This innovative skin-stretching technology speeds up healing
Technology is painless and safe to use on children and animals.
A new stretching device is recognised as a breakthrough in surgical treatment. It can close wounds without skin grafts or other difficult solutions, helping patients heal quicker.
Developed by IVT Medical Ltd. in Israel, the TopClosure device uses adhesive plastic plates attached to either side of a wound, and a strap linking the plates, to stretch the wound closed.
The innovation could save the lives of patients who would otherwise die from infections when stitches burst, or help them avoid much more difficult procedures, such as skin grafts and plastic surgery.
Other devices on the market use surgical pins at the edge of wounds to apply tension and often rip the skin, Dr. Moris Topaz, an Israeli plastic surgeon who invented the technology, told From The Grapevine.
With TopClosure you can apply very high tension to the skin, spread over a large area, far away from the wound edges
said Topaz, who is head of the plastic surgery unit at Hillel Yaffe Medical Center in Israel.
TopClosure is meant as a stopgap measure in situations that don’t respond to traditional wound treatment. Most difficult wounds still require further surgery. The technology has applications in different medical specialties including trauma, emergency, orthopedics, oncology, vascular and even pediatrics and veterinary medicine. “It doesn’t hurt because you apply it to a wide area,” said Topaz. In one of its more untypical uses, for example, the company donated its device to aid repair the shell of a Caspian turtle at the Ramat Gan Safari in Israel. A more typical use would be a gash to the face or head.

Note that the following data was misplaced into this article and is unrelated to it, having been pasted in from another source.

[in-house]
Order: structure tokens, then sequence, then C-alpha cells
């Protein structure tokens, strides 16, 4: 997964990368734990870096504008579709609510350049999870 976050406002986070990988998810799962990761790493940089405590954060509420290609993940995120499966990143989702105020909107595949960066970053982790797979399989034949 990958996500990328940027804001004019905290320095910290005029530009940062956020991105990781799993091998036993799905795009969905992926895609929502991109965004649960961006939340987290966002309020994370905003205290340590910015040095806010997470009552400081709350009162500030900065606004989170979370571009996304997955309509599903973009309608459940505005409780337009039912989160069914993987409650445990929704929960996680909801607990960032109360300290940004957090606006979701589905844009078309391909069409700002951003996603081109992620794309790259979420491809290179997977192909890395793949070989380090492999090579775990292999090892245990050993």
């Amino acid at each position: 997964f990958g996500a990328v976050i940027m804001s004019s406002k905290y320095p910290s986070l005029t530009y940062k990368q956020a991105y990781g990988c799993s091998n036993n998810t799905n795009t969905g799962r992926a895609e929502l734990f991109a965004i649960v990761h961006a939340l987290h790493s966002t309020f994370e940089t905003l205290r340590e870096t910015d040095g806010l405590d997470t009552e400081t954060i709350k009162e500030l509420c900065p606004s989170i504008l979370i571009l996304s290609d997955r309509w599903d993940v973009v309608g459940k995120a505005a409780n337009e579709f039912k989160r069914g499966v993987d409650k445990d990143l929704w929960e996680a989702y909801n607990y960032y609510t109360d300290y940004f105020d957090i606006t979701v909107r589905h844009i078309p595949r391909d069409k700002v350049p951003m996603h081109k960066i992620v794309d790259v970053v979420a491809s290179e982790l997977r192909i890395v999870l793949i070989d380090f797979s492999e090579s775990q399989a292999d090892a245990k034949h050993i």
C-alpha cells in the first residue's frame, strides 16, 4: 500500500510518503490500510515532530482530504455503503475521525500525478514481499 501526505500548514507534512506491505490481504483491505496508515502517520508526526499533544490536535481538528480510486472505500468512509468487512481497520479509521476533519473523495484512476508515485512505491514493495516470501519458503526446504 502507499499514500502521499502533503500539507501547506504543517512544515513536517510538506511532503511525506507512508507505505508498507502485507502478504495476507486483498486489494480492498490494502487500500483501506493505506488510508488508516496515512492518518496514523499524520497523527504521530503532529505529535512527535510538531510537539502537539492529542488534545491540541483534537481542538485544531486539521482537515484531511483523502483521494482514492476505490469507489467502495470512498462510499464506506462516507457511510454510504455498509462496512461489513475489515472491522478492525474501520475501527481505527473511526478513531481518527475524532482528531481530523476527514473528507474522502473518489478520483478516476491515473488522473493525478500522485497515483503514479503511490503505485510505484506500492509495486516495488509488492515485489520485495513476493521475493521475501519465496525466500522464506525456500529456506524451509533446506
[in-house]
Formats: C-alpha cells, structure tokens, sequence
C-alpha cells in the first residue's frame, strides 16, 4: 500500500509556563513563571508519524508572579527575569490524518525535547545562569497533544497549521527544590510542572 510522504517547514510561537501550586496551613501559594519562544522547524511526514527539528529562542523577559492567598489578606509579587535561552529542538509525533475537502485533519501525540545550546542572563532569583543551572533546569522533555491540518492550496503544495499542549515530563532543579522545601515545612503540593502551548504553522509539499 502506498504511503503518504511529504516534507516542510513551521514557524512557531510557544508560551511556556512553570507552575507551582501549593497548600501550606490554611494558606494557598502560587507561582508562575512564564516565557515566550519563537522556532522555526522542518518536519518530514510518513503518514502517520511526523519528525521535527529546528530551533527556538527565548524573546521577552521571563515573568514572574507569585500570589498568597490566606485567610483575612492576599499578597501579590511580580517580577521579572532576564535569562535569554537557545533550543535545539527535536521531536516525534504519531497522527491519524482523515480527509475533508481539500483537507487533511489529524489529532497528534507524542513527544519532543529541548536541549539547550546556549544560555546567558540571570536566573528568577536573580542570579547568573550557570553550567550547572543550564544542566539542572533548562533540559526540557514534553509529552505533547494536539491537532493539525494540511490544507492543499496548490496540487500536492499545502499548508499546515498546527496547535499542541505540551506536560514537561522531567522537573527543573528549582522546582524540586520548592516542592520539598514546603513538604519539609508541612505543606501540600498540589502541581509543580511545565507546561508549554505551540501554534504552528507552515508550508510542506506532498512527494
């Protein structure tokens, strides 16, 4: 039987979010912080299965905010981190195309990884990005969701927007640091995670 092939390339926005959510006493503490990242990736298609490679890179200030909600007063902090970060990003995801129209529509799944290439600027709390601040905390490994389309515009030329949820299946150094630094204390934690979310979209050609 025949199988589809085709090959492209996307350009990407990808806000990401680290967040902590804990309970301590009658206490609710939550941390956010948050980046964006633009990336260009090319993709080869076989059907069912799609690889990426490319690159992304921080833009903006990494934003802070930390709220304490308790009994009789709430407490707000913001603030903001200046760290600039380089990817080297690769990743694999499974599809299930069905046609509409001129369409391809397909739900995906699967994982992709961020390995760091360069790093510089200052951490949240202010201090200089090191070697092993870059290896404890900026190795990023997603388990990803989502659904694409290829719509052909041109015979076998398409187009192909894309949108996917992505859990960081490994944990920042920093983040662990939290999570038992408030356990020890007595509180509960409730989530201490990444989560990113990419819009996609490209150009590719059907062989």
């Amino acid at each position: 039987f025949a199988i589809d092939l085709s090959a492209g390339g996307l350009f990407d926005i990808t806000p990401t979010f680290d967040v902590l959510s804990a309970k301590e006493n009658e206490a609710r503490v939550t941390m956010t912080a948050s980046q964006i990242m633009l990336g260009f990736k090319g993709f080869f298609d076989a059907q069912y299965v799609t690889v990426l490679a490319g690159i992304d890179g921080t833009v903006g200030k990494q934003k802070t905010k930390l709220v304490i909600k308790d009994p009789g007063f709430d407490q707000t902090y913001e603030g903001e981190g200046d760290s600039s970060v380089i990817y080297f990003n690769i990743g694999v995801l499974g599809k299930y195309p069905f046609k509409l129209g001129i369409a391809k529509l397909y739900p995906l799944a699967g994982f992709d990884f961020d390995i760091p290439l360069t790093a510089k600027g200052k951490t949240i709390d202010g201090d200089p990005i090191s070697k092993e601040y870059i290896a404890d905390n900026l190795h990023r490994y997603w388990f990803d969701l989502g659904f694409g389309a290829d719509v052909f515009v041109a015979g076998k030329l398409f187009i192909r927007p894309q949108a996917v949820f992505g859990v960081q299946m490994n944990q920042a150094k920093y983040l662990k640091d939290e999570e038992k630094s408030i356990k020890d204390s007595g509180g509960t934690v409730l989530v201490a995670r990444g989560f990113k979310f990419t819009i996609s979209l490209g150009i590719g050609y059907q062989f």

Topaz compares one way of using the device to pregnancy, where the skin stretches slowly over time. “Day by day it stretches a huge gap. This is exactly what we do with tissue expanders. The idea is to do it a different way, hold the skin with plates, protect the skin from damage and slowly stretch the skin like during pregnancy prior to surgery.” Then, during surgery, the skin is stretched much quicker, Topaz stated.
As the skin is stretched, the device functions like a tissue expander and a zipper, allowing medical staff to reopen the wound as needed for further evaluation, to treat for infection and to help it heal, he said.
The technology has been cleared by the U.S. Food and Drug Administration and its European counterpart. So far, it’s been used in China and India, where Topaz has taught or performed surgery, and over the past year in Puerto Rico.
TopClosure provides a more economical and effective alternative to skin grafts or flaps – taking skin from one area to another – or tissue expanders used to stretch the skin under the surface, Dr. Norma Cruz, a plastic surgeon in Puerto Rico, told From The Grapevine. It has helped her patients avoid costly surgery and speed their recovery.
“It’s a low-tech, low-budget solution to a very complex problem,” said Cruz, who is chief of plastic surgery at the University of Puerto Rico’s medical school and one of the first device users.
“In the specialty of plastic and reconstructive surgery, one often faces the need to close large soft-tissue defects,” she said. “Using the elastic properties of the skin in a safe and reliable manner, primary closure is possible, even in large defects. Surgical procedures are shorter, patients can be ambulatory and wound care can be performed on an outpatient basis.”